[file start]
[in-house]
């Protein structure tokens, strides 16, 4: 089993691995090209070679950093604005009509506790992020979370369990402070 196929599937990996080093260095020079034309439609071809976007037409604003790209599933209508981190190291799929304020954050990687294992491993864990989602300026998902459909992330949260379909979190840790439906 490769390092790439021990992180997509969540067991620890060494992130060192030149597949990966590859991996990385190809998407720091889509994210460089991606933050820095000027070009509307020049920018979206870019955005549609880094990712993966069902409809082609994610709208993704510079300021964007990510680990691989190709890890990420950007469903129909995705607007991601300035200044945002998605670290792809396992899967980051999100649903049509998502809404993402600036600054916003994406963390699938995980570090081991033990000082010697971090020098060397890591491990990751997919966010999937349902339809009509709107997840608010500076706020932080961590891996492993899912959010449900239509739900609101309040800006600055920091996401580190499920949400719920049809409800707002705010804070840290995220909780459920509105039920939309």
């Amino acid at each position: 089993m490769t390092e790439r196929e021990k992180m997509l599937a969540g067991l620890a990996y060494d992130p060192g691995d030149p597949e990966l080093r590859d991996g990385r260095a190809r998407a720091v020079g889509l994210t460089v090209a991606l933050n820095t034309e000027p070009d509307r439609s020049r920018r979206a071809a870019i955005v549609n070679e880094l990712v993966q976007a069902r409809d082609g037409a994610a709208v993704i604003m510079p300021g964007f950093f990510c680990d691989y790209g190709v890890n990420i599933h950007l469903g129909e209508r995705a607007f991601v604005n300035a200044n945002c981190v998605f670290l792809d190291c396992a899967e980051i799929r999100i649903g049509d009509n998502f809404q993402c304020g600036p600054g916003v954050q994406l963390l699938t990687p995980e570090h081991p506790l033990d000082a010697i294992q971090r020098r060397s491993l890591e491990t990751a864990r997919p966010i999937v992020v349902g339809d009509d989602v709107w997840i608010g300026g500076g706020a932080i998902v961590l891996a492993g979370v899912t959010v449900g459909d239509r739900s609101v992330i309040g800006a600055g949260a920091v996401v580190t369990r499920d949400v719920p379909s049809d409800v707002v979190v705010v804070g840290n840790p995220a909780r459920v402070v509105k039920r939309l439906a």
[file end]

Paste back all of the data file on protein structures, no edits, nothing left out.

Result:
[in-house]
């Protein structure tokens, strides 16, 4: 089993691995090209070679950093604005009509506790992020979370369990402070 196929599937990996080093260095020079034309439609071809976007037409604003790209599933209508981190190291799929304020954050990687294992491993864990989602300026998902459909992330949260379909979190840790439906 490769390092790439021990992180997509969540067991620890060494992130060192030149597949990966590859991996990385190809998407720091889509994210460089991606933050820095000027070009509307020049920018979206870019955005549609880094990712993966069902409809082609994610709208993704510079300021964007990510680990691989190709890890990420950007469903129909995705607007991601300035200044945002998605670290792809396992899967980051999100649903049509998502809404993402600036600054916003994406963390699938995980570090081991033990000082010697971090020098060397890591491990990751997919966010999937349902339809009509709107997840608010500076706020932080961590891996492993899912959010449900239509739900609101309040800006600055920091996401580190499920949400719920049809409800707002705010804070840290995220909780459920509105039920939309």
């Amino acid at each position: 089993m490769t390092e790439r196929e021990k992180m997509l599937a969540g067991l620890a990996y060494d992130p060192g691995d030149p597949e990966l080093r590859d991996g990385r260095a190809r998407a720091v020079g889509l994210t460089v090209a991606l933050n820095t034309e000027p070009d509307r439609s020049r920018r979206a071809a870019i955005v549609n070679e880094l990712v993966q976007a069902r409809d082609g037409a994610a709208v993704i604003m510079p300021g964007f950093f990510c680990d691989y790209g190709v890890n990420i599933h950007l469903g129909e209508r995705a607007f991601v604005n300035a200044n945002c981190v998605f670290l792809d190291c396992a899967e980051i799929r999100i649903g049509d009509n998502f809404q993402c304020g600036p600054g916003v954050q994406l963390l699938t990687p995980e570090h081991p506790l033990d000082a010697i294992q971090r020098r060397s491993l890591e491990t990751a864990r997919p966010i999937v992020v349902g339809d009509d989602v709107w997840i608010g300026g500076g706020a932080i998902v961590l891996a492993g979370v899912t959010v449900g459909d239509r739900s609101v992330i309040g800006a600055g949260a920091v996401v580190t369990r499920d949400v719920p379909s049809d409800v707002v979190v705010v804070g840290n840790p995220a909780r459920v402070v509105k039920r939309l439906a």